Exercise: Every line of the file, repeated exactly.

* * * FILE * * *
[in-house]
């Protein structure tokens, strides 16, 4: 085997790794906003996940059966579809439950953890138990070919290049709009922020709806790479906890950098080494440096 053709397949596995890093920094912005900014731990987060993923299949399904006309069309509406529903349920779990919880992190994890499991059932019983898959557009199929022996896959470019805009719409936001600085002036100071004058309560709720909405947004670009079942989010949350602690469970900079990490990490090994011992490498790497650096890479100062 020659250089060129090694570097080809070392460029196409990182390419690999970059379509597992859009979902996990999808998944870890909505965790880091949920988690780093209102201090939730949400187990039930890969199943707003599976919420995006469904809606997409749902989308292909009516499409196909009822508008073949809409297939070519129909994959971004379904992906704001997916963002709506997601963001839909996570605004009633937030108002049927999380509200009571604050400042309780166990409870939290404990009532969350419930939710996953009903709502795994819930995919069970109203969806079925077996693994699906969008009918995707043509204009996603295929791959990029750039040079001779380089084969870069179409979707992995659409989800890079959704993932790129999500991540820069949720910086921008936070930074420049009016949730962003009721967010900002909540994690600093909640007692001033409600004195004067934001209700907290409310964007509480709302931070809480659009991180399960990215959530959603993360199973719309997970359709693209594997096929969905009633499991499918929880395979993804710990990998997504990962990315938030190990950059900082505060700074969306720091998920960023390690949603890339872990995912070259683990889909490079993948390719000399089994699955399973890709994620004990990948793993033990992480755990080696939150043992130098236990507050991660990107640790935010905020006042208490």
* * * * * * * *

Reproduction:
[in-house]
């Protein structure tokens, strides 16, 4: 085997790794906003996940059966579809439950953890138990070919290049709009922020709806790479906890950098080494440096 053709397949596995890093920094912005900014731990987060993923299949399904006309069309509406529903349920779990919880992190994890499991059932019983898959557009199929022996896959470019805009719409936001600085002036100071004058309560709720909405947004670009079942989010949350602690469970900079990490990490090994011992490498790497650096890479100062 020659250089060129090694570097080809070392460029196409990182390419690999970059379509597992859009979902996990999808998944870890909505965790880091949920988690780093209102201090939730949400187990039930890969199943707003599976919420995006469904809606997409749902989308292909009516499409196909009822508008073949809409297939070519129909994959971004379904992906704001997916963002709506997601963001839909996570605004009633937030108002049927999380509200009571604050400042309780166990409870939290404990009532969350419930939710996953009903709502795994819930995919069970109203969806079925077996693994699906969008009918995707043509204009996603295929791959990029750039040079001779380089084969870069179409979707992995659409989800890079959704993932790129999500991540820069949720910086921008936070930074420049009016949730962003009721967010900002909540994690600093909640007692001033409600004195004067934001209700907290409310964007509480709302931070809480659009991180399960990215959530959603993360199973719309997970359709693209594997096929969905009633499991499918929880395979993804710990990998997504990962990315938030190990950059900082505060700074969306720091998920960023390690949603890339872990995912070259683990889909490079993948390719000399089994699955399973890709994620004990990948793993033990992480755990080696939150043992130098236990507050991660990107640790935010905020006042208490």